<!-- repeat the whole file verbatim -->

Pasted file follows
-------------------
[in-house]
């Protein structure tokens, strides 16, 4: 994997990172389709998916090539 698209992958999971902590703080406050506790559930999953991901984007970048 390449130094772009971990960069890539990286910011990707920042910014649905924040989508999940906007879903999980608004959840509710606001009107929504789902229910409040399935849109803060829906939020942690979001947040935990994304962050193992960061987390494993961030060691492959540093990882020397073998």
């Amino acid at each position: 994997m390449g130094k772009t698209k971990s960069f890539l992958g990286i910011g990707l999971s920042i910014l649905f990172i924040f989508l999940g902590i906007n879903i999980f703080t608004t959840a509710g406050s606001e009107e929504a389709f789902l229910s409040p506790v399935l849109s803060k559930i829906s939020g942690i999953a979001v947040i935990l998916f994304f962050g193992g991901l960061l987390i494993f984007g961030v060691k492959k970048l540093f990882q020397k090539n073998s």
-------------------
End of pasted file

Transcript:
[in-house]
């Protein structure tokens, strides 16, 4: 994997990172389709998916090539 698209992958999971902590703080406050506790559930999953991901984007970048 390449130094772009971990960069890539990286910011990707920042910014649905924040989508999940906007879903999980608004959840509710606001009107929504789902229910409040399935849109803060829906939020942690979001947040935990994304962050193992960061987390494993961030060691492959540093990882020397073998």
């Amino acid at each position: 994997m390449g130094k772009t698209k971990s960069f890539l992958g990286i910011g990707l999971s920042i910014l649905f990172i924040f989508l999940g902590i906007n879903i999980f703080t608004t959840a509710g406050s606001e009107e929504a389709f789902l229910s409040p506790v399935l849109s803060k559930i829906s939020g942690i999953a979001v947040i935990l998916f994304f962050g193992g991901l960061l987390i494993f984007g961030v060691k492959k970048l540093f990882q020397k090539n073998s």